Tony Blair: Hard Irish border after Brexit would be a disaster

Tony Blair has said a hard border on the island of Ireland in the wake of Brexit would be a disaster.

The former British prime minister said the North should be treated as a "special case" and the Common Travel Area between the UK and the Republic should be retained.

"It is really important that we understand that the relationship between Northern Ireland and the Republic of Ireland stands in a special situation and we need special arrangements in order to protect what we have achieved there," Mr Blair told RTE Radio's Morning Ireland.

On the future of the leadership of the Labour Party, Mr Blair said it would be best for him to keep a "diplomatic silence" for the time being.

He said the issue would be addressed after the election.

Mr Blair is to make a speech on Brexit later today at a meeting when he addresses a gathering of pro-EU politicians from across Europe.

He repeated his assertion that British voters should have the right to change their minds on Brexit once the final terms of the split with Europe are confirmed and it threatens "significant" economic and political damage.

But he said the "overwhelming likelihood" is that Brexit will happen.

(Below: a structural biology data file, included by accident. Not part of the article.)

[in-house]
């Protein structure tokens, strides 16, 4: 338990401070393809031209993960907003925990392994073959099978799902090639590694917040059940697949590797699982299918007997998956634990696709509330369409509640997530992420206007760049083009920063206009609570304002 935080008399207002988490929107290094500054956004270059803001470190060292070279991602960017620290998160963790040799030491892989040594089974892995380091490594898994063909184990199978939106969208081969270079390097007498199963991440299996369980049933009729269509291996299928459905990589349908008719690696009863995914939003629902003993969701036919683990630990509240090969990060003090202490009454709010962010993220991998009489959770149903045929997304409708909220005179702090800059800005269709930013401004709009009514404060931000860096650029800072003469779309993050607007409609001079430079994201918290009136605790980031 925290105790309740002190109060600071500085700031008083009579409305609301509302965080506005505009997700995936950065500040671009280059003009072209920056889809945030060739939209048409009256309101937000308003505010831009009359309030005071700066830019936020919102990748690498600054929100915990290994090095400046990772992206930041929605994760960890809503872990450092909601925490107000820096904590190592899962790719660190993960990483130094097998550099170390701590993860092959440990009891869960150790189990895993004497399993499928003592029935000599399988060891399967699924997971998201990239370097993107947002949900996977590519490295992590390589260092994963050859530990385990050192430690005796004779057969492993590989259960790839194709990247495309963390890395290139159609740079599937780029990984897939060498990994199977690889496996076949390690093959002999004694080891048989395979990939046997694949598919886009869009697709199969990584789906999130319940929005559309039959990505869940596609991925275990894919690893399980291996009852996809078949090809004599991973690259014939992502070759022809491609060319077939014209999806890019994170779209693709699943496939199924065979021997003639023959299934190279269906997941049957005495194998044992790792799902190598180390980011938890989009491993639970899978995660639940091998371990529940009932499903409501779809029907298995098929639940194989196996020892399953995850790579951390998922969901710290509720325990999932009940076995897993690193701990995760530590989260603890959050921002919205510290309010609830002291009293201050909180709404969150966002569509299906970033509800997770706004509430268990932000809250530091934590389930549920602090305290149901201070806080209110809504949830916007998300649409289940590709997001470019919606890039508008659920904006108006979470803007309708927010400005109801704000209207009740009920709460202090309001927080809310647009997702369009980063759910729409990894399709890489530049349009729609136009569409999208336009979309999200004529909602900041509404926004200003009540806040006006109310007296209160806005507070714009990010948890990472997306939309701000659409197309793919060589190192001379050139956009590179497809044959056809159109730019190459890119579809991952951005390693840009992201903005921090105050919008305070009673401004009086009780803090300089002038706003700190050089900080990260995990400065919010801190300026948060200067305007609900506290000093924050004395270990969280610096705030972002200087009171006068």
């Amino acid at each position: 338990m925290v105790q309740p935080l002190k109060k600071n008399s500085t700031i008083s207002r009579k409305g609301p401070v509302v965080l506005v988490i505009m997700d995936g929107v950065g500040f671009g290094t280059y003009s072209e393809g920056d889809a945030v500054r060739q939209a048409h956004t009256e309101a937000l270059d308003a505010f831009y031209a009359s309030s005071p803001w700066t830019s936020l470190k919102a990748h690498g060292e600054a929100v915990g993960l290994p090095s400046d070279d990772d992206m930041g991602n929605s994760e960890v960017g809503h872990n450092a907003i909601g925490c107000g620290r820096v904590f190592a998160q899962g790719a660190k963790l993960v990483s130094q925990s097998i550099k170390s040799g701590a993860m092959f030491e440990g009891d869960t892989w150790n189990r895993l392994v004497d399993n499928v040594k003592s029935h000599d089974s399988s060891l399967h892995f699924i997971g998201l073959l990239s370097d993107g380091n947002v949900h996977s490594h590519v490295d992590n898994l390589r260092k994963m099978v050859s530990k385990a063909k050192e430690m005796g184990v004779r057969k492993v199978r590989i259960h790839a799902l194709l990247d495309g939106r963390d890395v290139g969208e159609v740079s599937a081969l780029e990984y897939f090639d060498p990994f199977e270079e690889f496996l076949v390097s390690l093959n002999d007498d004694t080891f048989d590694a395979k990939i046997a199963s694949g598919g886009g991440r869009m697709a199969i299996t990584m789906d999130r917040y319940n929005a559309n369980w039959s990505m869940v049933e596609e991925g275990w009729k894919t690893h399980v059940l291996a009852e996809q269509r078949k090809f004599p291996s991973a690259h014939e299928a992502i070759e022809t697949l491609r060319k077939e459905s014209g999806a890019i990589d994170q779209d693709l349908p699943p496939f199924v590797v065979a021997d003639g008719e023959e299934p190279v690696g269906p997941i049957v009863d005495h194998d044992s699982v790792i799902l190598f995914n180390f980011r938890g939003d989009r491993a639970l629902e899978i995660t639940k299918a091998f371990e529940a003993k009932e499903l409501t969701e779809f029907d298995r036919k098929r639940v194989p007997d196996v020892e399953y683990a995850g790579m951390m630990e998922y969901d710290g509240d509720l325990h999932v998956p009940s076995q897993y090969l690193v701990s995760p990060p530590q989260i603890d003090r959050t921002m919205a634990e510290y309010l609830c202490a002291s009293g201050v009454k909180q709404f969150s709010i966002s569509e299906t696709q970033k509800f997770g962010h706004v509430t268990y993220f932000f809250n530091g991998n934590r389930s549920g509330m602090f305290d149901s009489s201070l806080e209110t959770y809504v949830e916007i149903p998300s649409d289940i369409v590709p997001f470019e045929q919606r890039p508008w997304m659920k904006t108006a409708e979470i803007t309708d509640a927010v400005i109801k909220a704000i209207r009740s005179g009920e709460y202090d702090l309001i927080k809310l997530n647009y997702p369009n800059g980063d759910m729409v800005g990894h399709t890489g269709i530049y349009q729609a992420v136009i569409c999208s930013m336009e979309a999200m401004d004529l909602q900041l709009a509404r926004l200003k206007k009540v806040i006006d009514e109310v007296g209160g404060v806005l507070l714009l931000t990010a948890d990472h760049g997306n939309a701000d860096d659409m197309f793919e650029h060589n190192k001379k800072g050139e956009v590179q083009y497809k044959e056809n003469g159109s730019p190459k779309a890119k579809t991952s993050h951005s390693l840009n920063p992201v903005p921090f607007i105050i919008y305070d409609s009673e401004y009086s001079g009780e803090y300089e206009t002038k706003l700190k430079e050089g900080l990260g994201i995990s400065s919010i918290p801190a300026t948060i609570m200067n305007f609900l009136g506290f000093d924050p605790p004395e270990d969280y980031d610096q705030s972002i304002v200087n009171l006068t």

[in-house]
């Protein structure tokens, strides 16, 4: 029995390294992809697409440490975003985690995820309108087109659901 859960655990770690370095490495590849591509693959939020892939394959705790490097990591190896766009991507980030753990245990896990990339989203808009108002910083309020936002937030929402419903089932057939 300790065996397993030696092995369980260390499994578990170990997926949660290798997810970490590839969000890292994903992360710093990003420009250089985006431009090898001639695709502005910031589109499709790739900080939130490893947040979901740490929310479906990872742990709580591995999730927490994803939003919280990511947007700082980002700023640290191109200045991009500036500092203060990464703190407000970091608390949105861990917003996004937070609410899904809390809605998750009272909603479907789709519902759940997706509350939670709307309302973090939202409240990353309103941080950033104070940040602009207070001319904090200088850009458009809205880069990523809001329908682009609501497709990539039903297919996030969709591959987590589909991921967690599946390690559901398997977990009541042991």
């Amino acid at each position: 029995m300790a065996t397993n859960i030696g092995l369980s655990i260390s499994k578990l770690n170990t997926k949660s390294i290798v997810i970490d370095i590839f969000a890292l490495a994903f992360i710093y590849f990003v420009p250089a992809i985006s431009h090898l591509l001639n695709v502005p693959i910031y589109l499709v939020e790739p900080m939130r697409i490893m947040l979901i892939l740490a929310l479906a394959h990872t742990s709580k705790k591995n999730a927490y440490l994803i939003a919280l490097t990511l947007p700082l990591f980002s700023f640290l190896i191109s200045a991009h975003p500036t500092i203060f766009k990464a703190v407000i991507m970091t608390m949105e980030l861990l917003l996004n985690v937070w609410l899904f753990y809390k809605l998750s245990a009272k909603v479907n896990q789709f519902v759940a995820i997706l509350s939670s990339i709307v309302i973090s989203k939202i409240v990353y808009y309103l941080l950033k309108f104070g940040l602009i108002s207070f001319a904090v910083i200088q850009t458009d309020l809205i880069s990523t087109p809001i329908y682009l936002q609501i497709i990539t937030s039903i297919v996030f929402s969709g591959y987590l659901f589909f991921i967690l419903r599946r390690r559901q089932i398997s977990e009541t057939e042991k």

"But as I say to people, at the moment it's like agreeing a house swap without having seen the other house. Well, we are going to see it," Mr Blair said.

On the border in Ireland in the wake of Brexit, Mr Blair said he hopes it will look like it does today.

"I think this is where the negotiation is going to be toughest," he said.

"But it really would be a disaster to have a hard border.

"I honestly believe, whatever my disagreements over Brexit with the present British Prime Minster (Theresa May) and Government, I think they will do everything they possibly can to make sure that the border is not a hard border and that we have the most satisfactory and open border arrangements as possible."

The EU's chief Brexit negotiator Michel Barnier is also attending the European People's Party (EPP) conference in Co Wicklow. That association is the largest group in the European Parliament and includes German chancellor Angela Merkel's party.

Mr Barnier will then travel to the Republic's border with the North where he will hold discussions at a business park in Co Monaghan.

On Thursday he warned that customs controls are part of the EU's border management.

The measures protected the single market, food safety and standards, he added.

But he promised to help the Republic avoid a hard border with the North after Brexit and recognised the unique position with the shared frontier and strong economic ties to the UK.


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